How safe are our cables?

How safe are our cables?

They take years of planning and deployment, but what is done to protect cables once they are in the ground or under the seabed?

They take years of planning and deployment, but what is done to protect cables once they are in the ground or under the seabed? 

Recently these ever-hardy bits of infrastructure have come under threat from criminals, cargo ships, sharks and even unsuspecting women with shovels in Georgia.

Cables in vast oceans like the Atlantic and the Pacific remain vulnerable to a range of obstructions that cannot be pre-empted including fishing trawlers, anchors, earthquakes, water pressure at depth and even shark attacks.

In August last year, footage showed a great white shark gnawing at fibre-optic cables in the Pacific, thought – by Google – to be because flashes from high voltage traffic travelling through the cables could look a bit like fish. Google is now working with a number of operators on network protection to ensure no further damage occurs.

Back on land, cables are at risk from a different kind of predator. Earlier this year, Level 3 Communications and Zayo fell victim to what was thought to be a deliberate cable attack when criminals broke into an underground vault and cut three cables in California, US. The FBI believes this is the latest in a string of pre-empted cable attacks and investigations are underway.

In a less deliberate attempt, a Georgian woman made headlines worldwide back in 2011 when she accidentally dug through a cable and cut off internet connectivity to the entire of neighbouring Armenia.

So what can operators actually do to mitigate these freak incidents?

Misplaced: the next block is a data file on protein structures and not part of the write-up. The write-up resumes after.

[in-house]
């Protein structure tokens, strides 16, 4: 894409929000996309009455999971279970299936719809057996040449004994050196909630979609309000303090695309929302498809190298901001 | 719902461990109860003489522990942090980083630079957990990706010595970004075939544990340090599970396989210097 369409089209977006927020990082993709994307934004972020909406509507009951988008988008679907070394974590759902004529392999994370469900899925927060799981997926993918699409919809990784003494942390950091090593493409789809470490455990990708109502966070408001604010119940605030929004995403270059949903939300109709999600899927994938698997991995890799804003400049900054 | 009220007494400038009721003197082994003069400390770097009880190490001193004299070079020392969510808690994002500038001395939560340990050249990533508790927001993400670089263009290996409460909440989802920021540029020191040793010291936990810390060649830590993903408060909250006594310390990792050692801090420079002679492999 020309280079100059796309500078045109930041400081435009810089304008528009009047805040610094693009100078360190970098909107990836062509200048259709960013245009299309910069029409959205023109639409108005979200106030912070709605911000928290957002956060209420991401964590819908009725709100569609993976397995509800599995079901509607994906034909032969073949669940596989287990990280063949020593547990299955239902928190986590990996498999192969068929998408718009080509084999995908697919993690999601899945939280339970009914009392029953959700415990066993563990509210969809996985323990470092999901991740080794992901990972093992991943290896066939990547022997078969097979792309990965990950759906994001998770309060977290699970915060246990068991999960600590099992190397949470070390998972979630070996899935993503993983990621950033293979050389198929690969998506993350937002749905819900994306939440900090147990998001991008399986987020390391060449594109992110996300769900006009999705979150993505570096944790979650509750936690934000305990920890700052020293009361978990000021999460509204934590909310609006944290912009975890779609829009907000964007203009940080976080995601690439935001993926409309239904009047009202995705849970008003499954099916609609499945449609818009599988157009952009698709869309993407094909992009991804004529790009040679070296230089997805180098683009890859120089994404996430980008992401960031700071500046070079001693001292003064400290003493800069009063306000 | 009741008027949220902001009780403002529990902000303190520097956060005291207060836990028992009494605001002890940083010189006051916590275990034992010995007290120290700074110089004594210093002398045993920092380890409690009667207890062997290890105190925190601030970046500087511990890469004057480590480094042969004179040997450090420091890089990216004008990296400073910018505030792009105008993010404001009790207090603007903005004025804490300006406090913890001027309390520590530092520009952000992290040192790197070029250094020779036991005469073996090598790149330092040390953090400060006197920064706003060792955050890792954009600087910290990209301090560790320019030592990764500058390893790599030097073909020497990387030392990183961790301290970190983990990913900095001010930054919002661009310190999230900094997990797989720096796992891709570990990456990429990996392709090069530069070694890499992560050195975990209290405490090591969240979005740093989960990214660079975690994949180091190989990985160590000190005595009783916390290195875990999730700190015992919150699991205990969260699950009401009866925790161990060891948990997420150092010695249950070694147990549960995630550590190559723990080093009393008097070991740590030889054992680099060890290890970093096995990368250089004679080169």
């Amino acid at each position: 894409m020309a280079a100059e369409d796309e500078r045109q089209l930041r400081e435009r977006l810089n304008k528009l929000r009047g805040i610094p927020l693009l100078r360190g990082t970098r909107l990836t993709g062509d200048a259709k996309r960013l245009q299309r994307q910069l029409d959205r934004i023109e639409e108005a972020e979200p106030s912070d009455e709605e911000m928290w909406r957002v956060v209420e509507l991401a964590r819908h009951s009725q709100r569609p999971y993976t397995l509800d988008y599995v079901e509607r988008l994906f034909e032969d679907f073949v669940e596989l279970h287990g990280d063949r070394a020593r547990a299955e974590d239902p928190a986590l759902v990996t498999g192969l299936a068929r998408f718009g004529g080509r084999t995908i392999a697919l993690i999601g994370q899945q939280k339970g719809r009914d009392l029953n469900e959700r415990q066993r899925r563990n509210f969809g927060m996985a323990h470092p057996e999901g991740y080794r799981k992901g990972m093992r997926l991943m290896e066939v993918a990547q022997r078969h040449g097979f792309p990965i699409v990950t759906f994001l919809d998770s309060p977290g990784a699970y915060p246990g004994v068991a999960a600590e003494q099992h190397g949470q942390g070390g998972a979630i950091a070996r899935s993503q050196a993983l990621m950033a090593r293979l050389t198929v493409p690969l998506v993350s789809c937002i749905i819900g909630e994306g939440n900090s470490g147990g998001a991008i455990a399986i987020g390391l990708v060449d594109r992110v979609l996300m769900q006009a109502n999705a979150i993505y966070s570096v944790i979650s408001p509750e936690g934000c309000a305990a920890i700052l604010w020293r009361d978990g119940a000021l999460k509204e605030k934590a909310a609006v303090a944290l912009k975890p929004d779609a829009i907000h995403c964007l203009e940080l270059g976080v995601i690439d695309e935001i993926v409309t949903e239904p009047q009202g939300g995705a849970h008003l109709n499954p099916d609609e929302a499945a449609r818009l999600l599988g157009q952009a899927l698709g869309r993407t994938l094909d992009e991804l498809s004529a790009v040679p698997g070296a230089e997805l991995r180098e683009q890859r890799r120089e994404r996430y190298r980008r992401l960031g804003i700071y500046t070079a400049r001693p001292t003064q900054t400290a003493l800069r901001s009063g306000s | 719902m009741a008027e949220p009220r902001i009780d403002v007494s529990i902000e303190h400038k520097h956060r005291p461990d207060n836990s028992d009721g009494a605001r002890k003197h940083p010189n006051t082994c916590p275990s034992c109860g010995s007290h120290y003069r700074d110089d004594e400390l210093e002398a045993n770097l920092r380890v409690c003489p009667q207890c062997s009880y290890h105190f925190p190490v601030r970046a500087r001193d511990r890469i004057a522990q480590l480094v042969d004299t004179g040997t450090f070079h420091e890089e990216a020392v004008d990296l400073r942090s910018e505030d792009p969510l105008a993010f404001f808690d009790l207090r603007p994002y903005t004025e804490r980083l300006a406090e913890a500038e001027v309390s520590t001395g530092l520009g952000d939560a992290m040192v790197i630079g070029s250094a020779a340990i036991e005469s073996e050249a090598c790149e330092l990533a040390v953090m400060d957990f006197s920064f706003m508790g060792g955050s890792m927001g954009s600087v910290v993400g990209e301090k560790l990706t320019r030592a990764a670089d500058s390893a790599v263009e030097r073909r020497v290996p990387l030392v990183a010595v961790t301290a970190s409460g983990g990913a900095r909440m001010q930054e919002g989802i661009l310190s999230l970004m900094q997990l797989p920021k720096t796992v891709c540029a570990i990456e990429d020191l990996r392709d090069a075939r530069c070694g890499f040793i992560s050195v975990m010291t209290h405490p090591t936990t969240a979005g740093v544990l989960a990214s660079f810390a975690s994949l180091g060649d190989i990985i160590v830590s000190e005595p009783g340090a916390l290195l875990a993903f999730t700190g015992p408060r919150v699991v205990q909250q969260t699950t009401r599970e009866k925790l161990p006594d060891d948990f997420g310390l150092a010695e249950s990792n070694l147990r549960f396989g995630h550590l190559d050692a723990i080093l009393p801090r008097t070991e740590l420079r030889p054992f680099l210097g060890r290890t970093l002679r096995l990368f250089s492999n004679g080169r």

In the planning stage, Bjarni Thorvardarson, chief executive at Hibernia Networks, told me that the company is taking a pre-emptive approach.

Hibernia Networks is in the final stages of laying the first transatlantic cable in 12 years, and Thorvardarson said that the company ran a full analysis of the sea bed, using radar technology, before beginning cable deployment.

“The survey was done to identify whether there were any foreign objects on the ocean bed that had to be removed,” he explains. “You always find something, so they removed what they found – out of services cables or whatever.”

The international cable protection committee (ICPC) – which recently dismissed concerns over shark attacks on cables, claiming they accounted for less than 1% of all cable faults – is also working towards some solutions.

This includes increased legislation on shipping around cable landing stations to ensure less disruption and damage.

Some operators have taken matters into their own hands. Literally in the case of Deutsche Telekom, which marks its cables with artificial DNA to prevent cable theft. The artificial DNA comprises micro flakes of nickel mixed with a special varnish, and should a criminal come into contact with the cable, the paint will stick to their hands. This paint then lights up “like a Christmas tree” under UV light.

With cables becoming ever critical to an increasingly digital world, now appears the time for cable protection to take priority.  


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